Sage is usually cultivated from purchased plants. However, if you're up for a little gardening adventure, you can also propagate sage from seeds or cuttings. These methods may take longer to yield a harvest-ready plant, but they offer a rewarding gardening experience.

To start sage from seed, begin in springtime. Sow the seeds into small pots or trays filled with seed compost, and top with a thin layer of perlite. Place your planted seeds in a propagator, or alternatively, cover them with a polythene bag and position them on a warm windowsill. Patience is key here, as sage seeds can take up to three weeks to germinate. Once they sprout, transfer your seedlings into modules or pots for further growth.

Once your young sage plants have reached a height of about 10cm (4in), and all danger of frost has passed, they're ready to move outdoors. Prior to this transition, ensure to harden them off, gradually acclimating them to outdoor conditions. In terms of placement, choose a spot that offers full sun, which sage thrives in. To harvest, simply pick the leaves as needed, bearing in mind not to remove more than a third of the plant's foliage at one time to ensure the health and longevity of your sage plant.

Gardening Tip: Sage is a woody perennial herb. To keep the plant compact and bushy, prune it in early spring by cutting back any woody growth.

Don’t forget: Regular watering is crucial for sage until the plant becomes established, after which you can reduce watering frequency. 


Sow: April – October
Plant Out: May – July
Harvest: May – September

To get started with Sorrel sow the seeds in a pot filled with well-drained soil. Position your pot in a location that receives full sunlight or partial shade to promote healthy growth. Once the young sorrel plants have established themselves, you can transplant them outdoors during late spring or early summer, when the weather conditions are favourable.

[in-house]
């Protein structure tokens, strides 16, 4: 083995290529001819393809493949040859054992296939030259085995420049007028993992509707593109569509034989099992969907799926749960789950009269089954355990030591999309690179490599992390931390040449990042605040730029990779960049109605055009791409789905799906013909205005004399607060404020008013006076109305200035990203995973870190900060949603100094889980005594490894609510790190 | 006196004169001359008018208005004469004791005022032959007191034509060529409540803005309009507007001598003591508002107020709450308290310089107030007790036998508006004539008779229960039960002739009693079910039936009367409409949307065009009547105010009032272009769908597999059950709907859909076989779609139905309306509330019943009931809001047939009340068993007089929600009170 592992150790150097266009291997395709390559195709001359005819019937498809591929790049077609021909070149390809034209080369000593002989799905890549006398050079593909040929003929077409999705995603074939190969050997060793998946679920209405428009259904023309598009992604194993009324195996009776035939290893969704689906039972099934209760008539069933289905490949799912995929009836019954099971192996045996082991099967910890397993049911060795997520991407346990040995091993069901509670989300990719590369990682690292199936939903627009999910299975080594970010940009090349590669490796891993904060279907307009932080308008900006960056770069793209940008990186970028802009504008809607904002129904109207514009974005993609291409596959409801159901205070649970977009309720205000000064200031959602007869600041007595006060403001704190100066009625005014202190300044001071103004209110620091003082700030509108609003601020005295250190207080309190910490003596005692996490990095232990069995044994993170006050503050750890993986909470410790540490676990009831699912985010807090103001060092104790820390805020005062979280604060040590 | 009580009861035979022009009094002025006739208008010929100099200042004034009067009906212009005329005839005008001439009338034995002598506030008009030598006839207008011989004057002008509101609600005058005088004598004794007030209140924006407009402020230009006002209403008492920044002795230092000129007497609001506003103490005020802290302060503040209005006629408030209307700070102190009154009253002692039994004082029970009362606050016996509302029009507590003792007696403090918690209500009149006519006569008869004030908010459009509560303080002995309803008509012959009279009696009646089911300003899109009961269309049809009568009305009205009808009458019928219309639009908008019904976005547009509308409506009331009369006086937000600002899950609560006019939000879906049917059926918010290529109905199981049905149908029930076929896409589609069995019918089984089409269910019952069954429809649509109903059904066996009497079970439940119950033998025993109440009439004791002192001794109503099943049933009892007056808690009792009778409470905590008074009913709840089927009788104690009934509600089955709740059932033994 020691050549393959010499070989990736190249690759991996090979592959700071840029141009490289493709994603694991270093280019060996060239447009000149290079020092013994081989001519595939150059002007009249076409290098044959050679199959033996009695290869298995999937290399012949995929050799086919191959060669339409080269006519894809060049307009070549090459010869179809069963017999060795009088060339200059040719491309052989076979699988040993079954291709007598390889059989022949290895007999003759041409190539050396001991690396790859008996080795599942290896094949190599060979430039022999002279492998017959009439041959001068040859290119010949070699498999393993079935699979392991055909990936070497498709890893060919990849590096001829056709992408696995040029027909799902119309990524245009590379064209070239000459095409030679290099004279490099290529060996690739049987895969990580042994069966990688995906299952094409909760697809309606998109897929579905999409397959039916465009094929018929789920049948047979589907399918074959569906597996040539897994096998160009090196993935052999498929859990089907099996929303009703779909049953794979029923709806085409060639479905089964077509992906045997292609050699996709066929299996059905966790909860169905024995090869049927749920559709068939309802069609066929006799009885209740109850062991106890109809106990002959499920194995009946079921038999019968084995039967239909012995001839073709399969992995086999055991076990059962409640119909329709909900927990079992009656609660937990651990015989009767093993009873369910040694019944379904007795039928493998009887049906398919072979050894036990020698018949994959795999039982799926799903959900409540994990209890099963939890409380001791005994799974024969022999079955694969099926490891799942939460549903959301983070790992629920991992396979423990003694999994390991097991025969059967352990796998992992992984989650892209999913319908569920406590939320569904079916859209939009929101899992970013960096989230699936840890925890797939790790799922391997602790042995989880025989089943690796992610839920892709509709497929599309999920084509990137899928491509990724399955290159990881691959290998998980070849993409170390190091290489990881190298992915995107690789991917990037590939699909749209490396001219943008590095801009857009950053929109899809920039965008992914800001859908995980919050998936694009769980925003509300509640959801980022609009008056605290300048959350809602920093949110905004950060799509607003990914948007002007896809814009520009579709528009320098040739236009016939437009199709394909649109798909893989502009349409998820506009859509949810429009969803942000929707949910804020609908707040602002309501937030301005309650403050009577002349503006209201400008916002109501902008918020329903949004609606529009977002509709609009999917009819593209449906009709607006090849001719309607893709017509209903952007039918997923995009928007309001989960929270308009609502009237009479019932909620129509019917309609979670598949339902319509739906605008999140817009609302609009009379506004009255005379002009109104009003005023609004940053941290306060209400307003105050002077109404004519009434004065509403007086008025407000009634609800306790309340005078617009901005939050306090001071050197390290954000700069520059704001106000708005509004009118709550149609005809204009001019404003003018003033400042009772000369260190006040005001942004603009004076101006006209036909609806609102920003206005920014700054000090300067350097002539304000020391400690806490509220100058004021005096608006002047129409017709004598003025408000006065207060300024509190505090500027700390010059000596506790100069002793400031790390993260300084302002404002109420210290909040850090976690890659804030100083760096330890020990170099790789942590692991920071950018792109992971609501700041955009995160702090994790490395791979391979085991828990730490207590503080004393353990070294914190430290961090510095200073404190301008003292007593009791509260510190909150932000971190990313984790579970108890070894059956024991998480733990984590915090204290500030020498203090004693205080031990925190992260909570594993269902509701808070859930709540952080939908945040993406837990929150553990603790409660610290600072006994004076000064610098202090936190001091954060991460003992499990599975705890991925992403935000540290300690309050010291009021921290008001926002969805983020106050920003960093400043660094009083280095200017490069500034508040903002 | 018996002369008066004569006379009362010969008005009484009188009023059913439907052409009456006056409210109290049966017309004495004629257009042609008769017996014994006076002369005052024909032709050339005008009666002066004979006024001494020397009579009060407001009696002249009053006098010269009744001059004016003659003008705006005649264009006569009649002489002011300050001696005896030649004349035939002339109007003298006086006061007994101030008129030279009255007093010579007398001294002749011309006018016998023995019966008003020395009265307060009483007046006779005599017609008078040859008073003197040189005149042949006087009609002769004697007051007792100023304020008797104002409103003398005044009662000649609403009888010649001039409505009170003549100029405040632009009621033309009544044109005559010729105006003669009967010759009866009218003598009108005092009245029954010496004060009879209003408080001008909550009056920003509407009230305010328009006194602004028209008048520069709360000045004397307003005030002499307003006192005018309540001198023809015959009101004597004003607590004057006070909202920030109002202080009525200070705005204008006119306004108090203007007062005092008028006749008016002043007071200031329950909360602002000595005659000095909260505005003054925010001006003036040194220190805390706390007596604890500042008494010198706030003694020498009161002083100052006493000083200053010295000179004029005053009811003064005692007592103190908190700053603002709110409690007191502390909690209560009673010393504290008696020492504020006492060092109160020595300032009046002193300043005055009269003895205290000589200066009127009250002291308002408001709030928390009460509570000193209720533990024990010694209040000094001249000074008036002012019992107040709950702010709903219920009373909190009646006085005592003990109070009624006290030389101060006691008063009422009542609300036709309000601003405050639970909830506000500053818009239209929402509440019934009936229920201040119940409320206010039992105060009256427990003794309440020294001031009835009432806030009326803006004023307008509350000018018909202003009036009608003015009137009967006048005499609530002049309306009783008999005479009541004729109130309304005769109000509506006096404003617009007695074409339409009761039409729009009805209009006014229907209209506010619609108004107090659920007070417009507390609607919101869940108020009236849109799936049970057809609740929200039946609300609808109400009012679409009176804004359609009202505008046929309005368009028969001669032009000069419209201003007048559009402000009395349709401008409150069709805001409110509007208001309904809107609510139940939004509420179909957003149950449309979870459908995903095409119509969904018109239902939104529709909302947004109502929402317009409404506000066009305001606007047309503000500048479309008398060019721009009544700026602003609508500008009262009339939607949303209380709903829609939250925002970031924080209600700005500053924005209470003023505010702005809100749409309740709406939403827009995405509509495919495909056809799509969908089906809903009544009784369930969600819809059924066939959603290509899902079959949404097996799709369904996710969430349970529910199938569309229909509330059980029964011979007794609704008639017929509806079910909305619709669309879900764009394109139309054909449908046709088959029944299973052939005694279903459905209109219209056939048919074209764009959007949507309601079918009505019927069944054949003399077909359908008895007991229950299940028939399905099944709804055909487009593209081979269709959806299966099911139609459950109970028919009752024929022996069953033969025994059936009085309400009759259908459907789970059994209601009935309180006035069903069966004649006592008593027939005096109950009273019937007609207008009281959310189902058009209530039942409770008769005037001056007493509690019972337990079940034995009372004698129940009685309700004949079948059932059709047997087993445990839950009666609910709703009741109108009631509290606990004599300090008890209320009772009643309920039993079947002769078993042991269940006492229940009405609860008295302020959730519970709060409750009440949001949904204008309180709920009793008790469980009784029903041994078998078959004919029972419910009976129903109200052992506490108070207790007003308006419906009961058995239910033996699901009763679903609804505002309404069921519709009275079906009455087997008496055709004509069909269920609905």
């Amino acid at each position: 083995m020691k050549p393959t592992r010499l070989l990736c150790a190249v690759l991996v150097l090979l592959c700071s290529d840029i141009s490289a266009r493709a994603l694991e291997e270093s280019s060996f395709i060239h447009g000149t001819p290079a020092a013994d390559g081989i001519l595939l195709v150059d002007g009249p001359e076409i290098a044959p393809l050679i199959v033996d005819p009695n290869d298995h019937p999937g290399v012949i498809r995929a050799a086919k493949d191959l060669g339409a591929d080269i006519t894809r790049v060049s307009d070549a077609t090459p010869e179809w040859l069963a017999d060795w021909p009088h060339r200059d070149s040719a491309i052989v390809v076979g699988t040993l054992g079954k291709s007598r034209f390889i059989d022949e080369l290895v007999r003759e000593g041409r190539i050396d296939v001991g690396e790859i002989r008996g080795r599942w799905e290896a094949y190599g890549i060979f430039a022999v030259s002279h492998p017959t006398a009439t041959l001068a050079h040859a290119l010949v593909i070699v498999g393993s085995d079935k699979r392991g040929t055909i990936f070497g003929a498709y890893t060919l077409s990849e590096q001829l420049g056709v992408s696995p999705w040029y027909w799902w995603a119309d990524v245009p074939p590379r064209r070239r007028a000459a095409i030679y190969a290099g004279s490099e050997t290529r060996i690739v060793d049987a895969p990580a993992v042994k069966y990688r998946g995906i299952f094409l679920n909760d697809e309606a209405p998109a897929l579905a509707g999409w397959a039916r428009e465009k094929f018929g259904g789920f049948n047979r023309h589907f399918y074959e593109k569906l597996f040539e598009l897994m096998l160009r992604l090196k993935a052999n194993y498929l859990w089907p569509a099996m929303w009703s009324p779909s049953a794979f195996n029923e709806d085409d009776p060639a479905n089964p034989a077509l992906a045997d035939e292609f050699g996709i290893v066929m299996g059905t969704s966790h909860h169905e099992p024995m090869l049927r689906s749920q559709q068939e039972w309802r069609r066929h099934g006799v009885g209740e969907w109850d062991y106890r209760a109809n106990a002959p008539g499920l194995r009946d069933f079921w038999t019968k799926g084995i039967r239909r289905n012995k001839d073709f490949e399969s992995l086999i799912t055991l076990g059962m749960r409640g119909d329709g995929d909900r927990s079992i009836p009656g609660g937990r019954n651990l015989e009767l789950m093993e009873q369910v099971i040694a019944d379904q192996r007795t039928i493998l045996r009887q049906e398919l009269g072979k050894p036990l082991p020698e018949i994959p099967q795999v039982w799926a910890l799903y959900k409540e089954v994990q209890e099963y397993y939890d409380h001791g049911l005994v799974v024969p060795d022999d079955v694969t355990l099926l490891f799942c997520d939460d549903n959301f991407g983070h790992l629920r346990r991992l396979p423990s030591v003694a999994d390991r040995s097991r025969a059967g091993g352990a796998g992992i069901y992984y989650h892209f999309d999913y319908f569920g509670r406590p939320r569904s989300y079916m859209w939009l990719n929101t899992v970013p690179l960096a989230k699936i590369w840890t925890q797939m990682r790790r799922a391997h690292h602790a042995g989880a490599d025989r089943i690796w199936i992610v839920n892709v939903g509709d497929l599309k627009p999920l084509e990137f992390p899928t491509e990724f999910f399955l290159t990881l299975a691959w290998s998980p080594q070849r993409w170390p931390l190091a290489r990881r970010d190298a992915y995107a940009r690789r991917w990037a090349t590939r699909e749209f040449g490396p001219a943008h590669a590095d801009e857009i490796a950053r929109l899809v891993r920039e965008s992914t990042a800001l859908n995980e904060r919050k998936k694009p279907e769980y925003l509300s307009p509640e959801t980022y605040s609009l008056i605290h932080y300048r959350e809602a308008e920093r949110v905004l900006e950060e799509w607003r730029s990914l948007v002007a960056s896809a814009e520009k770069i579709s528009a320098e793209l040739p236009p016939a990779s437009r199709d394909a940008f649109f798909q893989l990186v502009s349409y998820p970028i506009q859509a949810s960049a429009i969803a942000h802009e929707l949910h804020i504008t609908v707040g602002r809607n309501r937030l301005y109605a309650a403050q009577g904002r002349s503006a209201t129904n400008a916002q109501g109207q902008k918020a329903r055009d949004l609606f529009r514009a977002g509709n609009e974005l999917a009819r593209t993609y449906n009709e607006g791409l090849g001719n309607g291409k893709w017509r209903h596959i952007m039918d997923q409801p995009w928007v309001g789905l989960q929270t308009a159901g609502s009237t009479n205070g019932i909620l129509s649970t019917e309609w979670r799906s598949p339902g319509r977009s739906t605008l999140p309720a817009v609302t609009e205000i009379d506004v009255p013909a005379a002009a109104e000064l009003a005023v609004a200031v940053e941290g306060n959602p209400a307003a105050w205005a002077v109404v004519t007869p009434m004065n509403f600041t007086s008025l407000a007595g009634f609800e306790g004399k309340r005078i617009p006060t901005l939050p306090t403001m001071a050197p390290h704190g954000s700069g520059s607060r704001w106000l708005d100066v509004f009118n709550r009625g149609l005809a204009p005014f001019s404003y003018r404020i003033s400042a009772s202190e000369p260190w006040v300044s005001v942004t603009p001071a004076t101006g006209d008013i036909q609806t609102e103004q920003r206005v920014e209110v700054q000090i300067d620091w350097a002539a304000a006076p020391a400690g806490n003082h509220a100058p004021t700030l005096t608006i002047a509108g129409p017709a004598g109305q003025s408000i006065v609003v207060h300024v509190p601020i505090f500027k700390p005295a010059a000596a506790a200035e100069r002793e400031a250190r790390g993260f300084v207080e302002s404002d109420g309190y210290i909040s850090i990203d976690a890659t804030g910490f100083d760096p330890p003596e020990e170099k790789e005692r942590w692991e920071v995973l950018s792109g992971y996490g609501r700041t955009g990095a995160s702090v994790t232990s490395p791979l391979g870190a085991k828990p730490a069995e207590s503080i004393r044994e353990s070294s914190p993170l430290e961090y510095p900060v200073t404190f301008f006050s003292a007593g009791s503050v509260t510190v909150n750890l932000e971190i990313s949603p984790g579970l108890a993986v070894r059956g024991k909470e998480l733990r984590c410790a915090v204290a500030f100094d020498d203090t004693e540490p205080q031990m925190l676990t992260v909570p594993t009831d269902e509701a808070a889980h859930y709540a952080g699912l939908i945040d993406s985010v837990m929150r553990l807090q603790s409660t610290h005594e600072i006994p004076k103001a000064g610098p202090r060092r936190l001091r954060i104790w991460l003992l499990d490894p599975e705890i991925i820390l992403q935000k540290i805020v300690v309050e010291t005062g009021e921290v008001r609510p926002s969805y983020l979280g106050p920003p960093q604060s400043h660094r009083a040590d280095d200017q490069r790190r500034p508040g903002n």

Ensure regular watering to maintain evenly moist soil which is essential for this herb's growth. For the best flavour, make sure to harvest the leaves when they are young and tender. Keep in mind that as the leaves mature, they tend to become bitter. 

Gardening Tip: Sorrel leaves can be used in salads, soups, or cooked as a vegetable. Consider growing sorrel in a container to control its spread, as it can become invasive.

Here are some of our best irrigation systems for a herbs in containers:


Plant: April – August
Harvest: May – September

Tarragon is renowned for its unique, anise-like flavour and frequently used in French cuisine. French tarragon is typically unavailable as seeds, so we would recommend  purchasing young plants during the spring season. To start, place the plant in a large pot filled with gritty compost, an ideal medium to encourage growth.

Find a sunny and sheltered location in your garden to house your tarragon plant, and  maintain a regular watering schedule, particularly during periods of dry weather to ensure the plant doesn't dry out. When harvesting, cut the stems just above a leaf node. This method allows the plant to continue to grow and produce fresh leaves. 

Gardening Tip: Russian tarragon is often grown from seed, while French tarragon is propagated by dividing existing plants or through stem cuttings. French tarragon has the best flavour.


Sow: March – April
Plant Out: April – June
Harvest: All year

Thyme can be conveniently grown from seeds or cuttings. If you opt for seeds, begin the process indoors during early spring. Sow your thyme seeds in light, free-draining soil, an ideal environment to facilitate germination and growth.

Thyme thrives in warm, sunny locations, so select an appropriate spot for your plants. Its watering needs are moderate, and it's best to let the soil dry out between waterings to prevent over-saturation. When it's time to harvest, cut the stems just above a leaf node to keep the plant productive. 

Gardening Tip: Thyme is a hardy herb that can be grown year-round in the UK. Trim the plant lightly after flowering to encourage new growth.

Looking for more gardening tips? Visit our help and advice page, where dedicated UK gardening experts share their knowledge and expertise.